Protecting 220,000 Acres in the world-class Klamath-Siskiyou Ecoregion
For over a decade, Geos Institute has played a lead science role documenting the world-class biodiversity of this 10-million acre region in southwest Oregon, northern California. Recently our science publications recognized it as a critical climate refuge for rare plants and wildlife to weather the coming climate change storm, if protected from unsustainable land use.
The biodiversity hotspot within the larger Klamath-Siskiyou ecoregion is the ~quarter-million acre south Kalmiopsis area that borders northern California’s Smith River National Recreation Area and contains the highest concentration of rare plants of any of Oregon’s 1400 watersheds. Pristine headwaters support Oregon’s best remaining salmon runs and highest water quality. Just to the west, lie Oregon’s only ancient redwoods. Unfortunately, industrial scale nickel mining operations are proposed in the area that, if developed, would degrade the headwaters of the North Fork of the Smith River, which flows into the popular Smith River National Recreation Area, the headwaters of the Illinois River, which is a salmon stronghold, and important salmon spawning areas along Oregon's coast.
Geos Institute has been a central participant in a campaign to secure permanent protection for the Kalmiopsis area for the past two years. Our partners, Oregon Wild, American Rivers, KS Wild, and other local organizations, are bringing to bear their organizing experience and the Geos Institute is leveraging our scientific expertise in a multiyear campaign to meet our shared conservation goals to permanently protect this biodiversity hotspot.
On October 14, 2016 Senator Jeff Merkely held a public hearing on the proposed expansion of the approximately 62,000 acres Cascade-Siskiyou National Monument, which includes the Pilot Rock area. It was designated by President Clinton in 2000 as the nation's first monument to biodiversity and contains extraordinary plant and animal diversity. The region is considered a unique biological crossroads for wildlife and plants dispersing across the Cascades, Siskiyous, and Coast Range. It is the nation's only monument to biodiversity.
Scientists, including Geos Institute, have been calling for expansion of the monument to enable wildlife migrations facing unprecedented climate change and development in the surroundings.
Read comments in support of expansion submitted to President Obama by Geos Institute Chief Scientist and Forest Legacies Program Director Dominick DellaSala Ph.D.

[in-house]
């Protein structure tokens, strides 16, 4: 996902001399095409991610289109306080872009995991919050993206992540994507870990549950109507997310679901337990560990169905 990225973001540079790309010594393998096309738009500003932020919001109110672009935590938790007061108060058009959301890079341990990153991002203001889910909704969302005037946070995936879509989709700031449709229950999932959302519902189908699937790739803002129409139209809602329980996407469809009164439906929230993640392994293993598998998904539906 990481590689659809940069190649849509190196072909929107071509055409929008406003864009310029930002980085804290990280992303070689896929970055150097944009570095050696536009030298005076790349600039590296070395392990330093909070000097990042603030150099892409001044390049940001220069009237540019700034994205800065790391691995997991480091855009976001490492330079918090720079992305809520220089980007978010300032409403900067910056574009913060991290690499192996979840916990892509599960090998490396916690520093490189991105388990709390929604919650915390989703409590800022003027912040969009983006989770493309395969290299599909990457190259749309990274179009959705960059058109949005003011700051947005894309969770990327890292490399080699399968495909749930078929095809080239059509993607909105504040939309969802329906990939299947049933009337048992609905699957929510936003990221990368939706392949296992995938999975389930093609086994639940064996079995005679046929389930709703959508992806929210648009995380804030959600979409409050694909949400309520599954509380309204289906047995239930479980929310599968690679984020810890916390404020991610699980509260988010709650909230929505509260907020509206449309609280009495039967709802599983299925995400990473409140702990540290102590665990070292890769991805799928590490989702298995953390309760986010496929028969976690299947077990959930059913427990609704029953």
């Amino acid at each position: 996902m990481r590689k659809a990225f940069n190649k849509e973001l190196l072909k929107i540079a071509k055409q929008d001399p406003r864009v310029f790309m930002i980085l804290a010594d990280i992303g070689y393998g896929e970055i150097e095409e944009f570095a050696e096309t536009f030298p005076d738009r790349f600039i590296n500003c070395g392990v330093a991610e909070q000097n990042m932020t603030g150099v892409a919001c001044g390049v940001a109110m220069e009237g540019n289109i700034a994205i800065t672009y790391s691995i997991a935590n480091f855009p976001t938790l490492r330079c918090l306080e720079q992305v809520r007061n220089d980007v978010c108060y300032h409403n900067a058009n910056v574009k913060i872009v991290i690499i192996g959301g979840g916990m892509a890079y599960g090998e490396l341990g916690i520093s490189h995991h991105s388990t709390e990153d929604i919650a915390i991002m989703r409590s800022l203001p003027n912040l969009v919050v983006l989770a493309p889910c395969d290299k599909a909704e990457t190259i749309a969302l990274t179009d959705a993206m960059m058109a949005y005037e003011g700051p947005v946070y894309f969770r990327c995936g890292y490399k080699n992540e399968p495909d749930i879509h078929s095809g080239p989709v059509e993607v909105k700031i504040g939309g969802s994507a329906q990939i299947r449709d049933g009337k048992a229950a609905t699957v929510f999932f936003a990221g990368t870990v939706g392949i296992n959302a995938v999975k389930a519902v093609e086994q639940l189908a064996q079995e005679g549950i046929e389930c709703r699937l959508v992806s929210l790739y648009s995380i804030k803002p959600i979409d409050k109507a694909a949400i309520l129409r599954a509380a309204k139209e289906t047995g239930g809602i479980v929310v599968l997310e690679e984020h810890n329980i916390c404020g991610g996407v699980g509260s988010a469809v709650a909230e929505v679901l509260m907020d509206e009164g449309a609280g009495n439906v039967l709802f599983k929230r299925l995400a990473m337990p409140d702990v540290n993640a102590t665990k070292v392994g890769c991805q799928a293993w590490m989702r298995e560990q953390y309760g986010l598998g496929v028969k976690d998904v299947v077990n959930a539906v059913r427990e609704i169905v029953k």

The U.S. Senate held a hearing on Sept. 22 in the Energy and Natural Resources Committee that included legislation introduced by Oregon Senators Ron Wyden and Jeff Merkley to permanently protect some of the nation's most outstanding landscapes and rivers from destructive mining. Geos Institute's Chief Scientist, Dr. Dominick DellaSala, submitted testimony in support of this much needed legislation.
Join us for an online road tour down the Mystic Corridor, between Crater Lake National Park and the Pacific Coast, with its world-class recreation sites and scenic attractions. This tour crosses the northern part of the Klamath-Siskiyou region on highways 62, 234, 99, and 199.
For each stop on this virtual tour, you will find:
a 2 to 3 minute video about the site and what you can do there
Breathtaking beauty and untouched serenity are only a small part of what makes the Klamath-Siskiyou region so unique.
Teeming with life, the Klamath-Siskiyou is ranked one of the most biologically diverse regions in the world. From the Pacific coast, the rain-soaked coastal redwood forests give way to the rugged Klamath Mountains, which are bordered on the east by the arid foothills of the Rogue and Shasta Valleys. Wild salmon and steelhead spawn in the pristine Wild and Scenic Rivers, while the clear, cold streams provide fresh drinking water for our local communities.
The Klamath-Siskiyou region's dense mountain forests and beautiful rivers provide a recreational wonderland for generations of families to enjoy and pass on.
The federally-protected Wilderness Areas, National Recreation Areas, National Forests, National Parks, and Wild and Scenic Rivers ensure that this national gem will remain for our future generations to treasure.
From north to south, four mountain ranges span the Klamath-Siskiyou region: the Siskiyous, Marbles, Trinity Alps, and Yolla Bollys. Geologists call these mountains the "Klamath Knot," because they all have one thing in common: they are composed of a complex variety of rocks largely untouched by glaciers.